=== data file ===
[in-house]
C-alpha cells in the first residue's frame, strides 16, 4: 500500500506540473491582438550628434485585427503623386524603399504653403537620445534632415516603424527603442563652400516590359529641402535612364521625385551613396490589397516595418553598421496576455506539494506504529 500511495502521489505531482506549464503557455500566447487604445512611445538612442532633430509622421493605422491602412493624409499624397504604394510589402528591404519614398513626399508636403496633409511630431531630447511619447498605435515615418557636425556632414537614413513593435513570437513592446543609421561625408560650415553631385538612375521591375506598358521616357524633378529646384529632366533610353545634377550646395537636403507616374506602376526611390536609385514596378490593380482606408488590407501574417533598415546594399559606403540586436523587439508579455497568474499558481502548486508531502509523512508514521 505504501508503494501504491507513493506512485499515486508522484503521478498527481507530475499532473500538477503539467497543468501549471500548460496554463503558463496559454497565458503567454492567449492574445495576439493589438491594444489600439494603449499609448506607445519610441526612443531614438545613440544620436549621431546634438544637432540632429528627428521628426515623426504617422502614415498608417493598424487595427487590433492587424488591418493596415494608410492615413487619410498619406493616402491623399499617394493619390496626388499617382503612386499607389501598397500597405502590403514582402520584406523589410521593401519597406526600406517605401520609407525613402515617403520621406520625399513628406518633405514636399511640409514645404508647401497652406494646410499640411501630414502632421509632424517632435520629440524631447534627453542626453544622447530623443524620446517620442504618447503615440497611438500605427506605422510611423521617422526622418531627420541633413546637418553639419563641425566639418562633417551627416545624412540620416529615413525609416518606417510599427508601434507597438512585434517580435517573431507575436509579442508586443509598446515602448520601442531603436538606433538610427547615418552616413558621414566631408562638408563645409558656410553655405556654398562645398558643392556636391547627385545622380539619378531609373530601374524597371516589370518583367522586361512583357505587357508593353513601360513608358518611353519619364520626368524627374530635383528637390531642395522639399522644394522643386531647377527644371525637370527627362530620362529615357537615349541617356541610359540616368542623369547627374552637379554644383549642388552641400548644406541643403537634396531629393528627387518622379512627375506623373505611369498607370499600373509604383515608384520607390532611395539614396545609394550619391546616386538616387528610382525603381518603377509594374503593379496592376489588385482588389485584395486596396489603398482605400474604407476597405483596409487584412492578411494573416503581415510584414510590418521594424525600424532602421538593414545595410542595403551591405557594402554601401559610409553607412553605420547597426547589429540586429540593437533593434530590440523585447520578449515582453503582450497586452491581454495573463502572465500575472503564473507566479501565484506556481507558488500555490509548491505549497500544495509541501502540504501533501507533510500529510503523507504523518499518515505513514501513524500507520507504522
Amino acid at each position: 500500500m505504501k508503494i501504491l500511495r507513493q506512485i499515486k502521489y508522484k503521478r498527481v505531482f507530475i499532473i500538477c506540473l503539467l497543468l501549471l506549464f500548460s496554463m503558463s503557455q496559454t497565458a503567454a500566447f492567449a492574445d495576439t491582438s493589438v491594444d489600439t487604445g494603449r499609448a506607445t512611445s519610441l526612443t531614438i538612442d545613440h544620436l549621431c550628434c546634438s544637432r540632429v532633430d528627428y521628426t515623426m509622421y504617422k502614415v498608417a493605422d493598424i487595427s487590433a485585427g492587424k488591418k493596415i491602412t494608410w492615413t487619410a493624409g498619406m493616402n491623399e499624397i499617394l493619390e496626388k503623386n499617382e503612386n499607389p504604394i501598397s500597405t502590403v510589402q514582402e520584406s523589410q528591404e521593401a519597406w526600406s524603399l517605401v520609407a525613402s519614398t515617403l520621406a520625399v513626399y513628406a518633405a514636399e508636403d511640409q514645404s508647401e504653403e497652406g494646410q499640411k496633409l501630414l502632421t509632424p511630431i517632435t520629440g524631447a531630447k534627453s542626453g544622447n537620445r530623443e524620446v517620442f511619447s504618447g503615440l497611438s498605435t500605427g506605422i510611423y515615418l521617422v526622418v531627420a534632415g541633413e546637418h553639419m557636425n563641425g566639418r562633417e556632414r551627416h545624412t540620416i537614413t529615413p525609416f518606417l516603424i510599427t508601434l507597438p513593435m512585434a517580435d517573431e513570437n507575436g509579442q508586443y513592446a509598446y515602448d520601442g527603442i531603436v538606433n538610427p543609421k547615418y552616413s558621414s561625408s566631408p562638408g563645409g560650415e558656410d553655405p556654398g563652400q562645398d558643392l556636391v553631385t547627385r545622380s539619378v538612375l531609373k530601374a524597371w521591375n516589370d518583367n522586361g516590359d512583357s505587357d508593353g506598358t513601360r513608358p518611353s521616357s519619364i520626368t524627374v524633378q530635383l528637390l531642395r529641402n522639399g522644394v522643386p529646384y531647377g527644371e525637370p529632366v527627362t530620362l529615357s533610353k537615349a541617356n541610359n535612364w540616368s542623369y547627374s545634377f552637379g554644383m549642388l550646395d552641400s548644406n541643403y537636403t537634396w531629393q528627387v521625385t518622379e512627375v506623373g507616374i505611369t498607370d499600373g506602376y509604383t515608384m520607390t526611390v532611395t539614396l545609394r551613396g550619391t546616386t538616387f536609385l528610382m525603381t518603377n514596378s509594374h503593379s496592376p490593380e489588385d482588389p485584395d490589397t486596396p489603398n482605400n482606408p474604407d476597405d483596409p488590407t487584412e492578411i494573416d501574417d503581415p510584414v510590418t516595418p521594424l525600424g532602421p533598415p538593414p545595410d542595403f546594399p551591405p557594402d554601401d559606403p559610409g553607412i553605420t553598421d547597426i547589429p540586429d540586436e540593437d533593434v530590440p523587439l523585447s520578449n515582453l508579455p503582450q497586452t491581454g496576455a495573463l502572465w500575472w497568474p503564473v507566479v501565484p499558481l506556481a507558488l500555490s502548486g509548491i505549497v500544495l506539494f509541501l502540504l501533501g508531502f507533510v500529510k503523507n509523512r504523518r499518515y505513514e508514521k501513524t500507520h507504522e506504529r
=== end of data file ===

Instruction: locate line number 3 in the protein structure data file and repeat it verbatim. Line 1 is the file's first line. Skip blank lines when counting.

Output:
Amino acid at each position: 500500500m505504501k508503494i501504491l500511495r507513493q506512485i499515486k502521489y508522484k503521478r498527481v505531482f507530475i499532473i500538477c506540473l503539467l497543468l501549471l506549464f500548460s496554463m503558463s503557455q496559454t497565458a503567454a500566447f492567449a492574445d495576439t491582438s493589438v491594444d489600439t487604445g494603449r499609448a506607445t512611445s519610441l526612443t531614438i538612442d545613440h544620436l549621431c550628434c546634438s544637432r540632429v532633430d528627428y521628426t515623426m509622421y504617422k502614415v498608417a493605422d493598424i487595427s487590433a485585427g492587424k488591418k493596415i491602412t494608410w492615413t487619410a493624409g498619406m493616402n491623399e499624397i499617394l493619390e496626388k503623386n499617382e503612386n499607389p504604394i501598397s500597405t502590403v510589402q514582402e520584406s523589410q528591404e521593401a519597406w526600406s524603399l517605401v520609407a525613402s519614398t515617403l520621406a520625399v513626399y513628406a518633405a514636399e508636403d511640409q514645404s508647401e504653403e497652406g494646410q499640411k496633409l501630414l502632421t509632424p511630431i517632435t520629440g524631447a531630447k534627453s542626453g544622447n537620445r530623443e524620446v517620442f511619447s504618447g503615440l497611438s498605435t500605427g506605422i510611423y515615418l521617422v526622418v531627420a534632415g541633413e546637418h553639419m557636425n563641425g566639418r562633417e556632414r551627416h545624412t540620416i537614413t529615413p525609416f518606417l516603424i510599427t508601434l507597438p513593435m512585434a517580435d517573431e513570437n507575436g509579442q508586443y513592446a509598446y515602448d520601442g527603442i531603436v538606433n538610427p543609421k547615418y552616413s558621414s561625408s566631408p562638408g563645409g560650415e558656410d553655405p556654398g563652400q562645398d558643392l556636391v553631385t547627385r545622380s539619378v538612375l531609373k530601374a524597371w521591375n516589370d518583367n522586361g516590359d512583357s505587357d508593353g506598358t513601360r513608358p518611353s521616357s519619364i520626368t524627374v524633378q530635383l528637390l531642395r529641402n522639399g522644394v522643386p529646384y531647377g527644371e525637370p529632366v527627362t530620362l529615357s533610353k537615349a541617356n541610359n535612364w540616368s542623369y547627374s545634377f552637379g554644383m549642388l550646395d552641400s548644406n541643403y537636403t537634396w531629393q528627387v521625385t518622379e512627375v506623373g507616374i505611369t498607370d499600373g506602376y509604383t515608384m520607390t526611390v532611395t539614396l545609394r551613396g550619391t546616386t538616387f536609385l528610382m525603381t518603377n514596378s509594374h503593379s496592376p490593380e489588385d482588389p485584395d490589397t486596396p489603398n482605400n482606408p474604407d476597405d483596409p488590407t487584412e492578411i494573416d501574417d503581415p510584414v510590418t516595418p521594424l525600424g532602421p533598415p538593414p545595410d542595403f546594399p551591405p557594402d554601401d559606403p559610409g553607412i553605420t553598421d547597426i547589429p540586429d540586436e540593437d533593434v530590440p523587439l523585447s520578449n515582453l508579455p503582450q497586452t491581454g496576455a495573463l502572465w500575472w497568474p503564473v507566479v501565484p499558481l506556481a507558488l500555490s502548486g509548491i505549497v500544495l506539494f509541501l502540504l501533501g508531502f507533510v500529510k503523507n509523512r504523518r499518515y505513514e508514521k501513524t500507520h507504522e506504529r